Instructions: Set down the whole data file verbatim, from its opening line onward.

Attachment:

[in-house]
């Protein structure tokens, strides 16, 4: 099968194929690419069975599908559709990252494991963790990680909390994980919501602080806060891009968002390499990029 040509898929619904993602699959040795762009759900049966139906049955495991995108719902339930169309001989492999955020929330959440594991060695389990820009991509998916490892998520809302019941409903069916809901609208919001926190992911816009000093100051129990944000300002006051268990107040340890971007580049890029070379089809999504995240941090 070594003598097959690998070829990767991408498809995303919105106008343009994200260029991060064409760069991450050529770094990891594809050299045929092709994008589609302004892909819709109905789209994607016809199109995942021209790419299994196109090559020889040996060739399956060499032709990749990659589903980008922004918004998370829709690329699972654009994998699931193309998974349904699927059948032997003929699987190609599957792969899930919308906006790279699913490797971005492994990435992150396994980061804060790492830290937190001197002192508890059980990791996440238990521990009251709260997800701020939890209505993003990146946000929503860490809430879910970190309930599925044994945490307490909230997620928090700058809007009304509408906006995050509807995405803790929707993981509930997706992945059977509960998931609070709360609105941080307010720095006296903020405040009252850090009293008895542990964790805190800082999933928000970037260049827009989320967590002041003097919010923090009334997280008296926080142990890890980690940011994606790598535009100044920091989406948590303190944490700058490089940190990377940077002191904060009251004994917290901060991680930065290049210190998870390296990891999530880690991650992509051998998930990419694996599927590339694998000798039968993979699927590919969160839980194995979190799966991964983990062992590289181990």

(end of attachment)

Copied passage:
[in-house]
């Protein structure tokens, strides 16, 4: 099968194929690419069975599908559709990252494991963790990680909390994980919501602080806060891009968002390499990029 040509898929619904993602699959040795762009759900049966139906049955495991995108719902339930169309001989492999955020929330959440594991060695389990820009991509998916490892998520809302019941409903069916809901609208919001926190992911816009000093100051129990944000300002006051268990107040340890971007580049890029070379089809999504995240941090 070594003598097959690998070829990767991408498809995303919105106008343009994200260029991060064409760069991450050529770094990891594809050299045929092709994008589609302004892909819709109905789209994607016809199109995942021209790419299994196109090559020889040996060739399956060499032709990749990659589903980008922004918004998370829709690329699972654009994998699931193309998974349904699927059948032997003929699987190609599957792969899930919308906006790279699913490797971005492994990435992150396994980061804060790492830290937190001197002192508890059980990791996440238990521990009251709260997800701020939890209505993003990146946000929503860490809430879910970190309930599925044994945490307490909230997620928090700058809007009304509408906006995050509807995405803790929707993981509930997706992945059977509960998931609070709360609105941080307010720095006296903020405040009252850090009293008895542990964790805190800082999933928000970037260049827009989320967590002041003097919010923090009334997280008296926080142990890890980690940011994606790598535009100044920091989406948590303190944490700058490089940190990377940077002191904060009251004994917290901060991680930065290049210190998870390296990891999530880690991650992509051998998930990419694996599927590339694998000798039968993979699927590919969160839980194995979190799966991964983990062992590289181990």